Joelle Hayes, second vice president, diversity, at Travelers, had at one point aspired to become U.S. secretary of education. A public-policy and educational-studies major at Brown University, Hayes wrote her thesis on the impact desegregation had on the education system.
“How I ended up in the diversity space [is] not that much of a departure,” says the senior diversity executive. “My entire career has been focused on being a voice and advocating for individuals who may not have a voice themselves.”
In 1996, Hayes got her start at Wesleyan University as director of multicultural programs. “At that time, the campus did not have an affirmative-action program … so I had the opportunity to actually craft the diversity strategy,” she says. Hayes then moved to INROADS, helping to develop and place talented students from underrepresented groups in jobs, where she built a tremendous network of recruiting colleagues. Since starting at Travelers nearly three years ago, Hayes continues to draw on those relationships for best practices and “to build a pipeline of diverse talent.”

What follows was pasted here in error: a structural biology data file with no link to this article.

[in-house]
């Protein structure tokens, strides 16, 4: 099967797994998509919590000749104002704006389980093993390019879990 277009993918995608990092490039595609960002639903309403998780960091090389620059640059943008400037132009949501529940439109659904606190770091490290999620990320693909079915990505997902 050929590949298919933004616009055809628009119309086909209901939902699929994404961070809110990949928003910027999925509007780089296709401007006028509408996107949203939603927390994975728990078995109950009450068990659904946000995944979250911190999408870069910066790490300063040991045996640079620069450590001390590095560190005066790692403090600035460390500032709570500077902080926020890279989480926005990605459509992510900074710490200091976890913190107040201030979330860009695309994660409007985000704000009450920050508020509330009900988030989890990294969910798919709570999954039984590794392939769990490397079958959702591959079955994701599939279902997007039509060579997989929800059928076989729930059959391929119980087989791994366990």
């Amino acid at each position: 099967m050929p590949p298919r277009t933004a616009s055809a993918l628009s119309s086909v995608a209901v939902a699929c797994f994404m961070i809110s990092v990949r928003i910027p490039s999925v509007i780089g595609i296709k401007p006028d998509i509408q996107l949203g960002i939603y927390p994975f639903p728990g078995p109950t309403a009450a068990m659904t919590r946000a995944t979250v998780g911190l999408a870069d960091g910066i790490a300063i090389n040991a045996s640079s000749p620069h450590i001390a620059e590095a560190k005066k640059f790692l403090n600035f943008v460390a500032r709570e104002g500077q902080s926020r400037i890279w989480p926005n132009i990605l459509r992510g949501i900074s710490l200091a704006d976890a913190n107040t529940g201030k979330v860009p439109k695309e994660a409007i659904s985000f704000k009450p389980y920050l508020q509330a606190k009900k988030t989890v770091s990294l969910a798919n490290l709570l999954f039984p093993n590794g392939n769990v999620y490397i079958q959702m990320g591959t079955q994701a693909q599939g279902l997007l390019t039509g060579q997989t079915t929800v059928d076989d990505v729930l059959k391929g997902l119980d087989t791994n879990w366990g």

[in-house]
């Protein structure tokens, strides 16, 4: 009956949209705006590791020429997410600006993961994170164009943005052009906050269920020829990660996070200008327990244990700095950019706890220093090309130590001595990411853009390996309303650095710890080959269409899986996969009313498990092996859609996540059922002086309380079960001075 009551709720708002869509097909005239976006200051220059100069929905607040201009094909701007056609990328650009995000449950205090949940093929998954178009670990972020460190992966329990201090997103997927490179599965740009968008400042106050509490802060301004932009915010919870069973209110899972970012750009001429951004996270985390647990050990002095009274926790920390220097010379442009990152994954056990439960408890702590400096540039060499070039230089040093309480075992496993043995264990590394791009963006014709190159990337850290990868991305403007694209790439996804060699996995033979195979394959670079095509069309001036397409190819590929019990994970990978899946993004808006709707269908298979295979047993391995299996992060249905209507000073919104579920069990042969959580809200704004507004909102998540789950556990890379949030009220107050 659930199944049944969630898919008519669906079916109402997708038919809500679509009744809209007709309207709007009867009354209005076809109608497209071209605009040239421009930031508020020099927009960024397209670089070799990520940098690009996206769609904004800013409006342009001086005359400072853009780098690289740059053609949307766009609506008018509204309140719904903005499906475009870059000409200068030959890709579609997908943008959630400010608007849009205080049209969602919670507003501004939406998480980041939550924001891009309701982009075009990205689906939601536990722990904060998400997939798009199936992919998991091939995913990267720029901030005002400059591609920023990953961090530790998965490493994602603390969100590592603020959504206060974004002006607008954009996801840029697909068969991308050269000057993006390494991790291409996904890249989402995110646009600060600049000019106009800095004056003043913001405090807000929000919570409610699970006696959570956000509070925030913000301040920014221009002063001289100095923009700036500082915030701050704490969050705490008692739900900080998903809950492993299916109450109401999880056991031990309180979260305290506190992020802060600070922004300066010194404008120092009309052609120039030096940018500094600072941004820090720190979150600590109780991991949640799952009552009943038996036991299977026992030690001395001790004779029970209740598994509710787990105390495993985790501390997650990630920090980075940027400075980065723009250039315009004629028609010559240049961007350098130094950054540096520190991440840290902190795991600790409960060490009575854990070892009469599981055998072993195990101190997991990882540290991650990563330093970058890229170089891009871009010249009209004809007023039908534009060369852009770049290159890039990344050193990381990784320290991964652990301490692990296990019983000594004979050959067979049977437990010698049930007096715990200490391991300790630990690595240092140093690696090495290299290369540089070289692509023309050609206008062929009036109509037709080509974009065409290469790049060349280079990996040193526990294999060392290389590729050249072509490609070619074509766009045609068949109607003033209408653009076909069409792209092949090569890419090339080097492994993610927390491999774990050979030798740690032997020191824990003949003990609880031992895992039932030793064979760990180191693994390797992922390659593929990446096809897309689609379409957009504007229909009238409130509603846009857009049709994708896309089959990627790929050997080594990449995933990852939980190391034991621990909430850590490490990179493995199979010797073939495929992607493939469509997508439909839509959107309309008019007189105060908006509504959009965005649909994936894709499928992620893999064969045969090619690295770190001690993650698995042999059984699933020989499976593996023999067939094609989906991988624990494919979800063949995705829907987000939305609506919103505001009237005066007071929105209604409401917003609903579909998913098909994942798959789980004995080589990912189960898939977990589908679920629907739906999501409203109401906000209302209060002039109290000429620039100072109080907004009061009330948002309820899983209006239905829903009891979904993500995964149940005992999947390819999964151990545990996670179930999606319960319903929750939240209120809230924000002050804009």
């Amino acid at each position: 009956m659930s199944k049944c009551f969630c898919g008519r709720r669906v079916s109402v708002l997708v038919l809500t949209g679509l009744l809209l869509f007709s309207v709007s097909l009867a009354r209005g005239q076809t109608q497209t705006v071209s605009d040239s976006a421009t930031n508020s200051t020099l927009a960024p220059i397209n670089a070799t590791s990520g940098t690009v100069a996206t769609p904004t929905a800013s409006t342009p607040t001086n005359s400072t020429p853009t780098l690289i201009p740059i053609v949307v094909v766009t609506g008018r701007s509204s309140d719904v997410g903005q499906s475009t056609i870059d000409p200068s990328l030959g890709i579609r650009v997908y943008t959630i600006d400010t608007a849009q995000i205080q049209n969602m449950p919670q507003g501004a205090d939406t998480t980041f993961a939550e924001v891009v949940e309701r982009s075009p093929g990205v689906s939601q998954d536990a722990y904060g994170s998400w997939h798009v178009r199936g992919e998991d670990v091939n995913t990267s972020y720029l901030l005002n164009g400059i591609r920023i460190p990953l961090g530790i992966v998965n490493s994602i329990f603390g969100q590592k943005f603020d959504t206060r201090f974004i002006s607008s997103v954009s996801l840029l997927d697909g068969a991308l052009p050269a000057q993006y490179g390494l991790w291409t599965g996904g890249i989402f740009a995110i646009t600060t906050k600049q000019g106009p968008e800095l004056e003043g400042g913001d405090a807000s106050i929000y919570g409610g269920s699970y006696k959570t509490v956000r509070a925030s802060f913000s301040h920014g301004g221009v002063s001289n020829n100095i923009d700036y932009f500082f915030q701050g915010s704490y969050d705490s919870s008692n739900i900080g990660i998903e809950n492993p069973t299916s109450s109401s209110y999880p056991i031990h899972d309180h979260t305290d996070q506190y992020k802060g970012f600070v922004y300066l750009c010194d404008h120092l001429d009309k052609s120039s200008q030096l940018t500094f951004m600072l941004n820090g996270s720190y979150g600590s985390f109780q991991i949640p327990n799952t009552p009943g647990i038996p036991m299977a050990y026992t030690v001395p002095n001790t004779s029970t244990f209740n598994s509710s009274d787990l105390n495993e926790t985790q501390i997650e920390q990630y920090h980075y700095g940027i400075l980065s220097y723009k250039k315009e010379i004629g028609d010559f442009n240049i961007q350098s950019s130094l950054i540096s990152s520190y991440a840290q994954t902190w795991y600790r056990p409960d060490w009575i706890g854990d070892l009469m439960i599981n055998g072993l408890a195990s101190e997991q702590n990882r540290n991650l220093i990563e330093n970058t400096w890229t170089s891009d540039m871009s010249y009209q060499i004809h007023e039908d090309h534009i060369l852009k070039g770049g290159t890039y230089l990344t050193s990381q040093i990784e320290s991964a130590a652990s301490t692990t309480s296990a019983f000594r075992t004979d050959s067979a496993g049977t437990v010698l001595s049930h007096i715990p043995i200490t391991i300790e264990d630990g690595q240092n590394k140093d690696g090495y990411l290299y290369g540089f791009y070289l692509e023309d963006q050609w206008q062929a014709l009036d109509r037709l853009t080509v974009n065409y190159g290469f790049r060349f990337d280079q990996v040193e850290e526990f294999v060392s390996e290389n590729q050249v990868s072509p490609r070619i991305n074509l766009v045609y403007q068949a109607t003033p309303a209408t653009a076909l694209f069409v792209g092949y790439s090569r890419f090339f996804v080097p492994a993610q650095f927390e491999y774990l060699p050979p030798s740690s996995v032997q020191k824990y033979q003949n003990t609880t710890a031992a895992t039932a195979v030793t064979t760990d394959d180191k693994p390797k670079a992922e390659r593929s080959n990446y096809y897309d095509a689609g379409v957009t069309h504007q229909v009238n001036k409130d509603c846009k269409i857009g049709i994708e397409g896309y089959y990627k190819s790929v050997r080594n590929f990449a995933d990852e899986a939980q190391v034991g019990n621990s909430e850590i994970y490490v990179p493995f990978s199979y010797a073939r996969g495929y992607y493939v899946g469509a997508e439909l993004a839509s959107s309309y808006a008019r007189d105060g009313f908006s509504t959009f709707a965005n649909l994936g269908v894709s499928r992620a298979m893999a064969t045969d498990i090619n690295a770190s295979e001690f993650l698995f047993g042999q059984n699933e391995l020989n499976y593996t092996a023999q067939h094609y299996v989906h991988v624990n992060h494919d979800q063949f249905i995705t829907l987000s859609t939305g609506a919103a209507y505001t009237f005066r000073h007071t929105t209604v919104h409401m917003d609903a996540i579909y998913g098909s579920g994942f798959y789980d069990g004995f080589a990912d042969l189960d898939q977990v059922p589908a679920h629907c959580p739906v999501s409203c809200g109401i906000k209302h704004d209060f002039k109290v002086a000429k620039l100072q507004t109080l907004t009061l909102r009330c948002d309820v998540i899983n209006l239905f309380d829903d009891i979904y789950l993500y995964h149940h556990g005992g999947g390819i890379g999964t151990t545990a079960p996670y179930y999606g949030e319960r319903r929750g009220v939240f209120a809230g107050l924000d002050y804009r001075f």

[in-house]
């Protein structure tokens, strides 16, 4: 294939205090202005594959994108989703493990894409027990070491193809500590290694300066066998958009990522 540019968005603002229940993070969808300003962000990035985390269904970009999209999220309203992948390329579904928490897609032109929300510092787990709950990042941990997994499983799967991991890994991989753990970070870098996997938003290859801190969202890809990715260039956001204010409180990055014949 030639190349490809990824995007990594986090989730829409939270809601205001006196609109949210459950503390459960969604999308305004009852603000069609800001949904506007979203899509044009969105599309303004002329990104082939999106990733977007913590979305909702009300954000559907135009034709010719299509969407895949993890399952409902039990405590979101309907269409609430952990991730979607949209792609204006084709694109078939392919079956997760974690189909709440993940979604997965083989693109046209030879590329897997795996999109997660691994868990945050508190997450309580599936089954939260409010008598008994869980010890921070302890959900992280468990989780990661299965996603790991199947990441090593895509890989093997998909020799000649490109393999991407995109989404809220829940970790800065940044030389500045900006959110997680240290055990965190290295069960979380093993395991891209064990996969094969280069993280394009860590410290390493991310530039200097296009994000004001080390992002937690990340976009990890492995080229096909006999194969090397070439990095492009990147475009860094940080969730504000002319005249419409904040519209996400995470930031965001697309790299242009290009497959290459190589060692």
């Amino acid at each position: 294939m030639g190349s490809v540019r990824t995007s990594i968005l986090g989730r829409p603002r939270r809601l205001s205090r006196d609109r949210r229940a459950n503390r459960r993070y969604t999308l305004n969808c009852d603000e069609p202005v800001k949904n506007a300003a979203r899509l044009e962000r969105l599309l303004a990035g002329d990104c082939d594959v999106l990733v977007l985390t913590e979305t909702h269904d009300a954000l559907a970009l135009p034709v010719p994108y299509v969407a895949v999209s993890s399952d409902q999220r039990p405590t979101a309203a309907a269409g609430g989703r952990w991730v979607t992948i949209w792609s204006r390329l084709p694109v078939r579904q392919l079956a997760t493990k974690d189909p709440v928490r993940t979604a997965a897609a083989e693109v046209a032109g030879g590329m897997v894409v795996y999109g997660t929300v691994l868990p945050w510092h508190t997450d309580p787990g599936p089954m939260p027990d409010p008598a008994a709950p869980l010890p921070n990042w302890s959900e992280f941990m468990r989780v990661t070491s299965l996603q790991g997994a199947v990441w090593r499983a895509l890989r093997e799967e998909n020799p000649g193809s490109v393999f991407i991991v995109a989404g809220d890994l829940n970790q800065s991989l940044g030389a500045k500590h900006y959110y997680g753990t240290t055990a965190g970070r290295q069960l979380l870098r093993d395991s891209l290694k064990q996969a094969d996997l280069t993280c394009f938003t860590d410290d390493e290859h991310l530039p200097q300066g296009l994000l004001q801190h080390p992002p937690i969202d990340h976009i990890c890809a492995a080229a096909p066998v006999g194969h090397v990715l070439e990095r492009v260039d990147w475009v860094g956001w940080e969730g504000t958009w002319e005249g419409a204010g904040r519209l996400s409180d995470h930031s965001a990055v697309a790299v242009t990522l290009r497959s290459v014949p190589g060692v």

As part of Travelers’ educational-access initiative, for instance, Hayes serves as an executive mentor to a student in Capital Community College. Internally, Hayes has also piloted a diversity educational program, which will be rolled out to all 33,000 employees over three years “to help them explore their own attitudes toward difference, engage with everyone and experience and learn to become diversity change agents.”
Hayes was given Brown University’s Young Alumni Service Award for being a positive role model to students.
To see this article as it originally appeared in the January/February 2010 issue of DiversityInc magazine, click here.